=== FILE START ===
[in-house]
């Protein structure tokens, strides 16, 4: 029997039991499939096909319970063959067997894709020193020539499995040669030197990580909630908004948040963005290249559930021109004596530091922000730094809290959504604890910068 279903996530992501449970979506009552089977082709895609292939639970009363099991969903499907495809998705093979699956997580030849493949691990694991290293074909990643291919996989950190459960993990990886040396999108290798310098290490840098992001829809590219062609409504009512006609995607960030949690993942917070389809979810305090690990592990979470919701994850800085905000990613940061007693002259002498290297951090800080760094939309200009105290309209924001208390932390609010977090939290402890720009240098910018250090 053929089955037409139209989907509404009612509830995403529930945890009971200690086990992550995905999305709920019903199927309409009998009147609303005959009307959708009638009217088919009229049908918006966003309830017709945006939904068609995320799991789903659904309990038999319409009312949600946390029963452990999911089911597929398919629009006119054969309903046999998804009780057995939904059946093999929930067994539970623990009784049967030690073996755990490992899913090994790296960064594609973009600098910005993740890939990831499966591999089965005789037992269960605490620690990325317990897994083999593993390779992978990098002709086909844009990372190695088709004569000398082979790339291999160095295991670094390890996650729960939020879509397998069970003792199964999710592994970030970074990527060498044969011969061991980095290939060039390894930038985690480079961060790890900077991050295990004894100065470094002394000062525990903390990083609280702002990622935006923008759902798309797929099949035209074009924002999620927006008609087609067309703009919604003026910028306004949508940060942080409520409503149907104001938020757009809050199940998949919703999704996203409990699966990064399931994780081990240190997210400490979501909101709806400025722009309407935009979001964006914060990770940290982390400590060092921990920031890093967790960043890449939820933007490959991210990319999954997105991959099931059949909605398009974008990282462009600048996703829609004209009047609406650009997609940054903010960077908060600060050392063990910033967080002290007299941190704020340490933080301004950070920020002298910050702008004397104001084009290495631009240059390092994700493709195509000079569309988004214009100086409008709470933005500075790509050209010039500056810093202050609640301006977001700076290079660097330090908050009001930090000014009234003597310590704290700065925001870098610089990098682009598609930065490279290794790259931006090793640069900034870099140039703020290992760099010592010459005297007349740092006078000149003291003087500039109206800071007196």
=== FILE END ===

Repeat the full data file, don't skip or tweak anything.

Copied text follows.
[in-house]
């Protein structure tokens, strides 16, 4: 029997039991499939096909319970063959067997894709020193020539499995040669030197990580909630908004948040963005290249559930021109004596530091922000730094809290959504604890910068 279903996530992501449970979506009552089977082709895609292939639970009363099991969903499907495809998705093979699956997580030849493949691990694991290293074909990643291919996989950190459960993990990886040396999108290798310098290490840098992001829809590219062609409504009512006609995607960030949690993942917070389809979810305090690990592990979470919701994850800085905000990613940061007693002259002498290297951090800080760094939309200009105290309209924001208390932390609010977090939290402890720009240098910018250090 053929089955037409139209989907509404009612509830995403529930945890009971200690086990992550995905999305709920019903199927309409009998009147609303005959009307959708009638009217088919009229049908918006966003309830017709945006939904068609995320799991789903659904309990038999319409009312949600946390029963452990999911089911597929398919629009006119054969309903046999998804009780057995939904059946093999929930067994539970623990009784049967030690073996755990490992899913090994790296960064594609973009600098910005993740890939990831499966591999089965005789037992269960605490620690990325317990897994083999593993390779992978990098002709086909844009990372190695088709004569000398082979790339291999160095295991670094390890996650729960939020879509397998069970003792199964999710592994970030970074990527060498044969011969061991980095290939060039390894930038985690480079961060790890900077991050295990004894100065470094002394000062525990903390990083609280702002990622935006923008759902798309797929099949035209074009924002999620927006008609087609067309703009919604003026910028306004949508940060942080409520409503149907104001938020757009809050199940998949919703999704996203409990699966990064399931994780081990240190997210400490979501909101709806400025722009309407935009979001964006914060990770940290982390400590060092921990920031890093967790960043890449939820933007490959991210990319999954997105991959099931059949909605398009974008990282462009600048996703829609004209009047609406650009997609940054903010960077908060600060050392063990910033967080002290007299941190704020340490933080301004950070920020002298910050702008004397104001084009290495631009240059390092994700493709195509000079569309988004214009100086409008709470933005500075790509050209010039500056810093202050609640301006977001700076290079660097330090908050009001930090000014009234003597310590704290700065925001870098610089990098682009598609930065490279290794790259931006090793640069900034870099140039703020290992760099010592010459005297007349740092006078000149003291003087500039109206800071007196």